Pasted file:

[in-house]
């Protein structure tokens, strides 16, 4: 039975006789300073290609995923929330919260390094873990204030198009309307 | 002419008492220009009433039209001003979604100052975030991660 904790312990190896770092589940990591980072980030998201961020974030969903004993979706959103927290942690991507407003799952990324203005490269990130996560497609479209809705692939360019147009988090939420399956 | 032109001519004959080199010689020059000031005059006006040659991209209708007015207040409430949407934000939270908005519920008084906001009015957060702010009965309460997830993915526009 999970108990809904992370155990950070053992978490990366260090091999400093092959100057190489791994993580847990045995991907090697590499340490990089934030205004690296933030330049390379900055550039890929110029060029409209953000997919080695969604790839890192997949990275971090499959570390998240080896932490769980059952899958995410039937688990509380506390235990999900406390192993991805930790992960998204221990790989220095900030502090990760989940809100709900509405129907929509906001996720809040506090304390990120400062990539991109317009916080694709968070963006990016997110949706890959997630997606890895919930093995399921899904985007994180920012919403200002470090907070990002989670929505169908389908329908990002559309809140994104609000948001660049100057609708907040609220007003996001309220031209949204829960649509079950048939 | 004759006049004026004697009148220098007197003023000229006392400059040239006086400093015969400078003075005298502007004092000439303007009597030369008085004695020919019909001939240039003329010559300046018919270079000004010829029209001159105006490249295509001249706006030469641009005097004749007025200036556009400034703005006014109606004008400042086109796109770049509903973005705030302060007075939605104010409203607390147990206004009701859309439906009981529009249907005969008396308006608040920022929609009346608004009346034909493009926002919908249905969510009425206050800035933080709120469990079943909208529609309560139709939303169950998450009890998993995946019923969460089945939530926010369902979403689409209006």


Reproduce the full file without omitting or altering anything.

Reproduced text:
[in-house]
């Protein structure tokens, strides 16, 4: 039975006789300073290609995923929330919260390094873990204030198009309307 | 002419008492220009009433039209001003979604100052975030991660 904790312990190896770092589940990591980072980030998201961020974030969903004993979706959103927290942690991507407003799952990324203005490269990130996560497609479209809705692939360019147009988090939420399956 | 032109001519004959080199010689020059000031005059006006040659991209209708007015207040409430949407934000939270908005519920008084906001009015957060702010009965309460997830993915526009 999970108990809904992370155990950070053992978490990366260090091999400093092959100057190489791994993580847990045995991907090697590499340490990089934030205004690296933030330049390379900055550039890929110029060029409209953000997919080695969604790839890192997949990275971090499959570390998240080896932490769980059952899958995410039937688990509380506390235990999900406390192993991805930790992960998204221990790989220095900030502090990760989940809100709900509405129907929509906001996720809040506090304390990120400062990539991109317009916080694709968070963006990016997110949706890959997630997606890895919930093995399921899904985007994180920012919403200002470090907070990002989670929505169908389908329908990002559309809140994104609000948001660049100057609708907040609220007003996001309220031209949204829960649509079950048939 | 004759006049004026004697009148220098007197003023000229006392400059040239006086400093015969400078003075005298502007004092000439303007009597030369008085004695020919019909001939240039003329010559300046018919270079000004010829029209001159105006490249295509001249706006030469641009005097004749007025200036556009400034703005006014109606004008400042086109796109770049509903973005705030302060007075939605104010409203607390147990206004009701859309439906009981529009249907005969008396308006608040920022929609009346608004009346034909493009926002919908249905969510009425206050800035933080709120469990079943909208529609309560139709939303169950998450009890998993995946019923969460089945939530926010369902979403689409209006």